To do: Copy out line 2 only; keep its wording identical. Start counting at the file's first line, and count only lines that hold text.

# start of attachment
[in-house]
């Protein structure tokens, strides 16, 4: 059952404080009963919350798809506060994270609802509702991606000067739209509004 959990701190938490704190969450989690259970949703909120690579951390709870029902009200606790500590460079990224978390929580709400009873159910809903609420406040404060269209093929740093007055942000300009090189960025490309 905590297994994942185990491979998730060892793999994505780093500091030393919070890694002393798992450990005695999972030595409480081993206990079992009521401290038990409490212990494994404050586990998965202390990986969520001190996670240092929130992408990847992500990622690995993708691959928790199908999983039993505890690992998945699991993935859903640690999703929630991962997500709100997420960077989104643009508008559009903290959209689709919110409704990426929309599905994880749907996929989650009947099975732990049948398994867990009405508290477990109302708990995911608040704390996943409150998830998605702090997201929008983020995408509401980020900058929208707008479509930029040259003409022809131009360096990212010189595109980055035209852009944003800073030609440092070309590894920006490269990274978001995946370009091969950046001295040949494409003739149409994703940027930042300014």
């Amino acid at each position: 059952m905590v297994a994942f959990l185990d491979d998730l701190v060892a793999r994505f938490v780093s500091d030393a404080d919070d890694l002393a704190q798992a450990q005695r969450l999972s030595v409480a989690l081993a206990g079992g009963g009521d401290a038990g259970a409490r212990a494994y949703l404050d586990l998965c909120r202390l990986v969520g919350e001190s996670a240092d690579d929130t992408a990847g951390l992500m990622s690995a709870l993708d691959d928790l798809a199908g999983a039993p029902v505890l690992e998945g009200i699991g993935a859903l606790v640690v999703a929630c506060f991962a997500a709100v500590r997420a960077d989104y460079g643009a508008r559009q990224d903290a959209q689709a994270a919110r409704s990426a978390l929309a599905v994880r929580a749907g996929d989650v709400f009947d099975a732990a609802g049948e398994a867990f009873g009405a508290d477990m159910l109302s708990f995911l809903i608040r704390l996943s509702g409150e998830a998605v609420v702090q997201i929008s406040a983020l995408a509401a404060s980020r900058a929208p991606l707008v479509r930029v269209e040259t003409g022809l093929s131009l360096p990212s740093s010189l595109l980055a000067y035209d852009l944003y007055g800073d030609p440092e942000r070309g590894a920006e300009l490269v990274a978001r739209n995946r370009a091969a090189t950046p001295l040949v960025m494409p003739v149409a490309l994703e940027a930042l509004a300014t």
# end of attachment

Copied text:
């Protein structure tokens, strides 16, 4: 059952404080009963919350798809506060994270609802509702991606000067739209509004 959990701190938490704190969450989690259970949703909120690579951390709870029902009200606790500590460079990224978390929580709400009873159910809903609420406040404060269209093929740093007055942000300009090189960025490309 905590297994994942185990491979998730060892793999994505780093500091030393919070890694002393798992450990005695999972030595409480081993206990079992009521401290038990409490212990494994404050586990998965202390990986969520001190996670240092929130992408990847992500990622690995993708691959928790199908999983039993505890690992998945699991993935859903640690999703929630991962997500709100997420960077989104643009508008559009903290959209689709919110409704990426929309599905994880749907996929989650009947099975732990049948398994867990009405508290477990109302708990995911608040704390996943409150998830998605702090997201929008983020995408509401980020900058929208707008479509930029040259003409022809131009360096990212010189595109980055035209852009944003800073030609440092070309590894920006490269990274978001995946370009091969950046001295040949494409003739149409994703940027930042300014």